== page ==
It was easy for Rick Zagone to get overshadowed on a Missouri staff that includes potential first-round picks in the next three drafts in Aaron Crow, Kyle Gibson and Nick Tepesch. But Zagone is a versatile 6-foot-3, 207-pound lefthander who could serve as a starter or reliever in pro ball. Tigers coaches blame themselves for his poor start this spring, as they encouraged him to try to add velocity and he lost pitchability. Zagone righted himself after a stint in the bullpen and returned to the rotation by the end of the year. As a starter, he's at his best pitching at 85-88 mph with good life and location on his fastball. In shorter outings as a reliever, he can dial his fastball up into the low 90s and flash a hard slider. His slider and changeup are ordinary, so he has to rely on command to succeed.

Righthander Matt Frevert was spectacular as a sophomore, allowing just one earned run all season while averaging 15.6 strikeouts per nine innings. He was bothered by forearm tightness that dogged him in the Cape Cod League as well, but he wasn't as dominant after getting healthy again this spring. Frevert's stuff is still good, as he gets good hop on a 90-91 mph fastball that tops out at 93 and can chew up hitters with his slider. A reliever at Missouri State, he'll continue in that role as a pro.

In three years, righthander Dave Sever has gone from a walk-on at Saint Louis to a possible top-10-rounds pick. A starter for the Billikens, he projects as a reliever in pro ball. He has an athletic 6-foot-4, 195-pound frame and touched 94 mph in a relief outing and again in his final start of the spring. Sever, who works at 88-90 mph, also has a hard curveball with bite, though it's inconsistent. He needs to do a better job of attacking hitters and commanding the strike zone. He's a top student and struggled for most of the spring, so most teams didn't bother to crosscheck him.

After Tim Melville and Mach, the next two high school prospects are both Wichita State recruits: lefthander Charlie Lowell and righthander/shortstop Chance Sossamon. Lowell gave up an earned run in his first inning of the year, then set a state record by not allowing another in his remaining 57 innings. He throws a lot of strikes with his 90-93 mph fastball, but his arm action and breaking ball aren't pretty. He could sign if he goes in the first 10 rounds.

Sossamon isn't as ready as Lowell, so he's more likely to spend three years with the Shockers. He can pitch in the high 80s but has to dial his fastball down in order to find the strike zone. He flashes an interesting slider and his arm works well. He's a good defensive shortstop who could play both ways for Wichita State if he hits enough.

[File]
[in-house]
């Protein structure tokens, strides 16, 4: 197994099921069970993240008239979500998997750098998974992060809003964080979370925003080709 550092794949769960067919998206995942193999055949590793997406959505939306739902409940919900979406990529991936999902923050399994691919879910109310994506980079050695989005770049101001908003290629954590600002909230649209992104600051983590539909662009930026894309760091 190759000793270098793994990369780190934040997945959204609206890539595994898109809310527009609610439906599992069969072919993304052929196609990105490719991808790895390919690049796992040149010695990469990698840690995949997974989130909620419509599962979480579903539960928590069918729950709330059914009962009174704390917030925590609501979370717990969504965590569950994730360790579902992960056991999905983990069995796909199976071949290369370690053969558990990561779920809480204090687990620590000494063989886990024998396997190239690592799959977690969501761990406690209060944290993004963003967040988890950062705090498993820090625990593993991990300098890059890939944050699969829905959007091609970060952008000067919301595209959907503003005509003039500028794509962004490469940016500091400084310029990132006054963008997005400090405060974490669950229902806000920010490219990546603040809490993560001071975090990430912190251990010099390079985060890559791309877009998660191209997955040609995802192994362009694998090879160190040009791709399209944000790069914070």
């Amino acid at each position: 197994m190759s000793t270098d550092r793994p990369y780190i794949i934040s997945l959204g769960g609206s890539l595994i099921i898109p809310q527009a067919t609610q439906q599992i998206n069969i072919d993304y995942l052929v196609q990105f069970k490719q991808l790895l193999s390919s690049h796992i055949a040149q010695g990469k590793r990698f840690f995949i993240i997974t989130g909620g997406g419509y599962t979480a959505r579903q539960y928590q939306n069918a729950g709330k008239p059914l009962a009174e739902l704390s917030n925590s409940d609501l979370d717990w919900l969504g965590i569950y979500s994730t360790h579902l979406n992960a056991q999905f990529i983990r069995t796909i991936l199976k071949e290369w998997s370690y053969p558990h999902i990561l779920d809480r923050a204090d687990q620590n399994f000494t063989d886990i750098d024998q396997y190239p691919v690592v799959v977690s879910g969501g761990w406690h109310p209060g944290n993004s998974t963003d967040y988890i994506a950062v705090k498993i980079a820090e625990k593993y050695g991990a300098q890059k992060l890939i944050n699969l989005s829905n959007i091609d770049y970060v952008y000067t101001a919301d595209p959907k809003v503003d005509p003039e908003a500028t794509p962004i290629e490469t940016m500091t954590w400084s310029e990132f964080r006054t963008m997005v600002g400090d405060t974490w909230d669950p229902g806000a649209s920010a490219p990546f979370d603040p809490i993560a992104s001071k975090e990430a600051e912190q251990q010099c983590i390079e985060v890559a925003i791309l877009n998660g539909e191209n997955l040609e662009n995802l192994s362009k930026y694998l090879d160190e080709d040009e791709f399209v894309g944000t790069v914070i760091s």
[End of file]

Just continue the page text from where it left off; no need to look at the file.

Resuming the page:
The first pitcher in Missouri State history to go 11-0, righthander Tim Clubb was Missouri Valley Conference pitcher of the year. He's a redshirt sophomore after sitting out 2006 following surgery to repair the ulnar nerve in his elbow, and teams may not want to gamble on his signability. He'll touch 90-91 mph in the first inning, but he usually operates at 86-88 mph later in games. His slider is his best pitch and he also can backdoor his curveball for strikes against lefthanders. He hooks his arm in the back of his delivery, though it doesn't hamper his command.

Missouri's school record-holder for career homers (49) and RBIs (240), Jacob Priday did a lot of damage in both categories when he went deep four times and drove in nine runs against Texas in mid-April. Priday, who played at Sikeston (Mo.) High with Dodgers rookie sensation Blake DeWitt, joined the Tigers as a catcher but tore his labrum in 2007. He has spent most of his time at DH since, but a pro team may put him back behind the plate, where he once showed an average arm and decent receiving skills. If not, he'll be a corner outfielder.

Outfielder Ryan Mantle has the most intriguing bloodlines in the state, as he's a third cousin of Hall of Famer Mickey Mantle. Ryan piques the interest of scouts with his athleticism as well. He's a 6-foot-3, 205-pounder with power, speed and arm strength, but his tools never have translated into performance and he's still susceptible to breaking pitches. A redshirt junior, Mantle was passed over despite being eligible for the last two drafts.

Two of Missouri's more interesting high school prospects have made bigger names in other sports. Outfielder Johnny Coy is an Arizona State basketball recruit. He's athletic and has a lot of projectable power in his 6-foot-7, 190-pound frame, but he's raw in all facets of the game. Coy is considered more signable than Kansas State football recruit Joe Kassanavoid, who may be done with baseball. Kassanvoid is a 6-foot-6, 210-pound righthander who can throw 90 mph with little effort.